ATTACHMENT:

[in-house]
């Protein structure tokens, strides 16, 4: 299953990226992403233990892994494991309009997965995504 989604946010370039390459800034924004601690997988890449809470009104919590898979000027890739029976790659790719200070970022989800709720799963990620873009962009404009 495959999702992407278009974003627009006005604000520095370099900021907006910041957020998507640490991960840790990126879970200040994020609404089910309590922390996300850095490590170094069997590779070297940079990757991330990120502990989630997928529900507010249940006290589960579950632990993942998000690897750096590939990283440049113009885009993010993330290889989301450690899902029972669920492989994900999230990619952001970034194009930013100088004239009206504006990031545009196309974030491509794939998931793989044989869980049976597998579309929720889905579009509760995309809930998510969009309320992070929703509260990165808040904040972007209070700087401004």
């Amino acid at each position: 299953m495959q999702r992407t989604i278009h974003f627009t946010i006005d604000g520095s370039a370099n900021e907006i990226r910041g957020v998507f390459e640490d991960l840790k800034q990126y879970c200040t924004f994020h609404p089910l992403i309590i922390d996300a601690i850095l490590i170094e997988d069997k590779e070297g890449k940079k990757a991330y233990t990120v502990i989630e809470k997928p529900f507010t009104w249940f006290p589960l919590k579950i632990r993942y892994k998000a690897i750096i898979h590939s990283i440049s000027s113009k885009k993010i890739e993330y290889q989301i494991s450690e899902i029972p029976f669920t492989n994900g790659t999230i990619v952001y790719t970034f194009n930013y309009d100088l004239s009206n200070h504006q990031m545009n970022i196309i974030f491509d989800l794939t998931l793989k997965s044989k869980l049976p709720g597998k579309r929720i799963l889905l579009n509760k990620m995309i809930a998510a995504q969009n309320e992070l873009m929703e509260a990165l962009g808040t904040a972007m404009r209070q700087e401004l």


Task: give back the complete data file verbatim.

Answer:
[in-house]
């Protein structure tokens, strides 16, 4: 299953990226992403233990892994494991309009997965995504 989604946010370039390459800034924004601690997988890449809470009104919590898979000027890739029976790659790719200070970022989800709720799963990620873009962009404009 495959999702992407278009974003627009006005604000520095370099900021907006910041957020998507640490991960840790990126879970200040994020609404089910309590922390996300850095490590170094069997590779070297940079990757991330990120502990989630997928529900507010249940006290589960579950632990993942998000690897750096590939990283440049113009885009993010993330290889989301450690899902029972669920492989994900999230990619952001970034194009930013100088004239009206504006990031545009196309974030491509794939998931793989044989869980049976597998579309929720889905579009509760995309809930998510969009309320992070929703509260990165808040904040972007209070700087401004």
């Amino acid at each position: 299953m495959q999702r992407t989604i278009h974003f627009t946010i006005d604000g520095s370039a370099n900021e907006i990226r910041g957020v998507f390459e640490d991960l840790k800034q990126y879970c200040t924004f994020h609404p089910l992403i309590i922390d996300a601690i850095l490590i170094e997988d069997k590779e070297g890449k940079k990757a991330y233990t990120v502990i989630e809470k997928p529900f507010t009104w249940f006290p589960l919590k579950i632990r993942y892994k998000a690897i750096i898979h590939s990283i440049s000027s113009k885009k993010i890739e993330y290889q989301i494991s450690e899902i029972p029976f669920t492989n994900g790659t999230i990619v952001y790719t970034f194009n930013y309009d100088l004239s009206n200070h504006q990031m545009n970022i196309i974030f491509d989800l794939t998931l793989k997965s044989k869980l049976p709720g597998k579309r929720i799963l889905l579009n509760k990620m995309i809930a998510a995504q969009n309320e992070l873009m929703e509260a990165l962009g808040t904040a972007m404009r209070q700087e401004l």